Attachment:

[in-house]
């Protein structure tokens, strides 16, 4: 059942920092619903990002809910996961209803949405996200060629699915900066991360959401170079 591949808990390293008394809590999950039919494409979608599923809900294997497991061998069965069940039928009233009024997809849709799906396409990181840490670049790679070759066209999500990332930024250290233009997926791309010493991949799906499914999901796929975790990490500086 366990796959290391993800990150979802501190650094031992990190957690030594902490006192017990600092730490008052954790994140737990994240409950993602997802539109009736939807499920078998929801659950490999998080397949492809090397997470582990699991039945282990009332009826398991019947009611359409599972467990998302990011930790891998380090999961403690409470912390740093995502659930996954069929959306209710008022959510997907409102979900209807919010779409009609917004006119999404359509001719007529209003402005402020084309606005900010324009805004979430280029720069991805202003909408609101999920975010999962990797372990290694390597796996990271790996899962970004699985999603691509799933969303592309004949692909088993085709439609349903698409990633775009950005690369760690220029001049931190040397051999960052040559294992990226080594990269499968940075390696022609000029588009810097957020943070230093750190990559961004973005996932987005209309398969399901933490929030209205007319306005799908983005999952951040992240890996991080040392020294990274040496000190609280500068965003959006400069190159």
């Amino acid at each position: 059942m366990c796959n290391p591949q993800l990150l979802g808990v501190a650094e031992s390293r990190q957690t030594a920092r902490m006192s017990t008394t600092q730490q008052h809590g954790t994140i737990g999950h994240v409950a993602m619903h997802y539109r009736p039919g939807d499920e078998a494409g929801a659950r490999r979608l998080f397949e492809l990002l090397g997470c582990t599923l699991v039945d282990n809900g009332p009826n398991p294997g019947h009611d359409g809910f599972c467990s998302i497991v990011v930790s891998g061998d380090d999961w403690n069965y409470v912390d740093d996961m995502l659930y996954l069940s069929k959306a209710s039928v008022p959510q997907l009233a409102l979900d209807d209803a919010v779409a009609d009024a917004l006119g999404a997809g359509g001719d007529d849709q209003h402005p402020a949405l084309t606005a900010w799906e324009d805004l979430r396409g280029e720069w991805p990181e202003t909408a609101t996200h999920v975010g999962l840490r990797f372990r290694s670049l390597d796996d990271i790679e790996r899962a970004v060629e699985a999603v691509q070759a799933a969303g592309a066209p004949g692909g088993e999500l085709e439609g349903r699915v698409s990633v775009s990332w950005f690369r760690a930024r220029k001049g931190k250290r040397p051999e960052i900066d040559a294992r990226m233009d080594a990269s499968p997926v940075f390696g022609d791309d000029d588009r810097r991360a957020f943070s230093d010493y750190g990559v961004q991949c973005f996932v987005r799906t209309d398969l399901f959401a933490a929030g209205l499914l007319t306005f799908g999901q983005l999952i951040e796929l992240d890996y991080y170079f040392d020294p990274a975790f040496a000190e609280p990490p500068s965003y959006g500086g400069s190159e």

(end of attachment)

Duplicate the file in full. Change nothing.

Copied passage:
[in-house]
């Protein structure tokens, strides 16, 4: 059942920092619903990002809910996961209803949405996200060629699915900066991360959401170079 591949808990390293008394809590999950039919494409979608599923809900294997497991061998069965069940039928009233009024997809849709799906396409990181840490670049790679070759066209999500990332930024250290233009997926791309010493991949799906499914999901796929975790990490500086 366990796959290391993800990150979802501190650094031992990190957690030594902490006192017990600092730490008052954790994140737990994240409950993602997802539109009736939807499920078998929801659950490999998080397949492809090397997470582990699991039945282990009332009826398991019947009611359409599972467990998302990011930790891998380090999961403690409470912390740093995502659930996954069929959306209710008022959510997907409102979900209807919010779409009609917004006119999404359509001719007529209003402005402020084309606005900010324009805004979430280029720069991805202003909408609101999920975010999962990797372990290694390597796996990271790996899962970004699985999603691509799933969303592309004949692909088993085709439609349903698409990633775009950005690369760690220029001049931190040397051999960052040559294992990226080594990269499968940075390696022609000029588009810097957020943070230093750190990559961004973005996932987005209309398969399901933490929030209205007319306005799908983005999952951040992240890996991080040392020294990274040496000190609280500068965003959006400069190159």
């Amino acid at each position: 059942m366990c796959n290391p591949q993800l990150l979802g808990v501190a650094e031992s390293r990190q957690t030594a920092r902490m006192s017990t008394t600092q730490q008052h809590g954790t994140i737990g999950h994240v409950a993602m619903h997802y539109r009736p039919g939807d499920e078998a494409g929801a659950r490999r979608l998080f397949e492809l990002l090397g997470c582990t599923l699991v039945d282990n809900g009332p009826n398991p294997g019947h009611d359409g809910f599972c467990s998302i497991v990011v930790s891998g061998d380090d999961w403690n069965y409470v912390d740093d996961m995502l659930y996954l069940s069929k959306a209710s039928v008022p959510q997907l009233a409102l979900d209807d209803a919010v779409a009609d009024a917004l006119g999404a997809g359509g001719d007529d849709q209003h402005p402020a949405l084309t606005a900010w799906e324009d805004l979430r396409g280029e720069w991805p990181e202003t909408a609101t996200h999920v975010g999962l840490r990797f372990r290694s670049l390597d796996d990271i790679e790996r899962a970004v060629e699985a999603v691509q070759a799933a969303g592309a066209p004949g692909g088993e999500l085709e439609g349903r699915v698409s990633v775009s990332w950005f690369r760690a930024r220029k001049g931190k250290r040397p051999e960052i900066d040559a294992r990226m233009d080594a990269s499968p997926v940075f390696g022609d791309d000029d588009r810097r991360a957020f943070s230093d010493y750190g990559v961004q991949c973005f996932v987005r799906t209309d398969l399901f959401a933490a929030g209205l499914l007319t306005f799908g999901q983005l999952i951040e796929l992240d890996y991080y170079f040392d020294p990274a975790f040496a000190e609280p990490p500068s965003y959006g500086g400069s190159e």